q := t.connsPerHostWait[w.key]
    t.connsPerHostWait[w.key] = q

After the connection is established, the trydeliverer will also be called to distribute the connection to wantconn, and the channel w.ready will be closed at the same time. In this way, the main Coordinator will correct the contact blocking.

func (w *wantConn) tryDeliver(pc *persistConn, err error) bool {
    w.pc = pc

After the request is processed, the connection is put back to the connection pool through tryputtidleconn. At this time, if there is a protocol waiting for an idle connection, the connection needs to be distributed and reused. In addition, when reclaiming connections, it is also necessary to verify whether the number of idle connections exceeds the limit

func (t *Transport) tryPutIdleConn(pconn *persistConn) error {
    //Disable long connections; or the maximum number of idle connections is illegal
    if t.DisableKeepAlives || t.MaxIdleConnsPerHost < 0 {
        return errKeepAlivesDisabled
    if q, ok := t.idleConnWait[key]; ok {
        //If the waiting queue is not empty, distribute the connection
        for q.len() > 0 {
            w := q.popFront()
            if w.tryDeliver(pconn, nil) {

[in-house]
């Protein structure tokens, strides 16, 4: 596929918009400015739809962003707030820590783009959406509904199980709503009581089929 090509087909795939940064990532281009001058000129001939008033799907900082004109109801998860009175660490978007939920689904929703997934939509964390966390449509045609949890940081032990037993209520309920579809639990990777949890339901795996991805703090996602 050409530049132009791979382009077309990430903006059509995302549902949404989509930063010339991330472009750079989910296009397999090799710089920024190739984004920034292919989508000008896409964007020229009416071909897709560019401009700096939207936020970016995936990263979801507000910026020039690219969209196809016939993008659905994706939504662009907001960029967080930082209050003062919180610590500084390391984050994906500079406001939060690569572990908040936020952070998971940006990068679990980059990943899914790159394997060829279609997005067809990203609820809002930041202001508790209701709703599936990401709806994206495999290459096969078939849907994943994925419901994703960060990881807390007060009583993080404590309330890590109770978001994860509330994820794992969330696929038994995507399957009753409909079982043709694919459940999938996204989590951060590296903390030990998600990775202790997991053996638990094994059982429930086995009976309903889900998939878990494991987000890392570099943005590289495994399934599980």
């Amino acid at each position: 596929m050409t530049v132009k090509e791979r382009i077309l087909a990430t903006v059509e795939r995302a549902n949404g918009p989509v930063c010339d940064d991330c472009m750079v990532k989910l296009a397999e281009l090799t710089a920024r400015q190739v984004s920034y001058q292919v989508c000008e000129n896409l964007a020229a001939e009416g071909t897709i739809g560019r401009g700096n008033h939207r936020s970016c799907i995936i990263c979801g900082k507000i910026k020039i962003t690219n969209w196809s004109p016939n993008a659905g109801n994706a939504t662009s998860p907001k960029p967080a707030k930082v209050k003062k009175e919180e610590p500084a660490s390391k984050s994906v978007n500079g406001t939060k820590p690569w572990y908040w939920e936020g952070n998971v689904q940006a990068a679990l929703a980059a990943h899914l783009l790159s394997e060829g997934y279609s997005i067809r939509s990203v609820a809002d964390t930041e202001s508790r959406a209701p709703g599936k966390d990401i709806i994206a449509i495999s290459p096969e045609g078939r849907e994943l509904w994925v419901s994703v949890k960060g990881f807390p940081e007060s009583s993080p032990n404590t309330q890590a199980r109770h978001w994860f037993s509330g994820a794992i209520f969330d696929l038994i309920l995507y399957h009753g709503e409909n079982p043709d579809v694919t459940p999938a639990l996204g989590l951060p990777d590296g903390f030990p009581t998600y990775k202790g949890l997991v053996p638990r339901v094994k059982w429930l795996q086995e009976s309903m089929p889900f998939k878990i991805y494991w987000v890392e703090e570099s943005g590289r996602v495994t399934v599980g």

done = true
    //The number of idle connections exceeds the limit. The default value is defaultmaxidleconnsperhost = 2
    idles := t.idleConn[key]
    if len(idles) >= t.maxIdleConnsPerHost() {
        return errTooManyIdleHost


Idle connection timeout closed

How does the golang HTTP connection pool implement the timeout closing logic for idle connections? As can be seen from the above queueforidleconn logic, every time an idle connection is obtained, it will be detected whether it has timed out, and the connection will be closed if it has timed out.

If there is no business request arriving and there is no need to obtain a connection, will idle connections not close out of time? In fact, when an idle connection is added to the connection pool, golang also sets a timer. When the timer expires, the connection will be closed naturally.

pconn.idleTimer = time.AfterFunc(t.IdleConnTimeout, pconn.closeConnIfStillIdle)

How to realize queuing

How to implement the queue model? It’s very simple. It can be based on slicing:

queue    []*wantConn

//Join the team
queue = append(queue, w)

//Get out of the team
v := queue[0]
queue[0] = nil
queue = queue[1:]

What’s wrong with that? With the frequent queue in and queue out operations, the underlying array of slicing queue will have a lot of space that can not be reused, resulting in waste. Unless the slice is expanded.

When implementing the queue, golang uses two slices: head and tail. The head slice is used for outbound operation and the tail slice is used for inbound operation. When outbound, if the head slice is empty, head and tail are exchanged. In this way, golang realizes the reuse of the underlying array space.

func (q *wantConnQueue) pushBack(w *wantConn) {
    q.tail = append(q.tail, w)

func (q *wantConnQueue) popFront() *wantConn {
    if q.headPos >= len(q.head) {
        if len(q.tail) == 0 {
            return nil
        // Pick up tail as new head, clear tail.
        q.head, q.headPos, q.tail = q.tail, 0, q.head[:0]
    w := q.head[q.headPos]
    q.head[q.headPos] = nil
    return w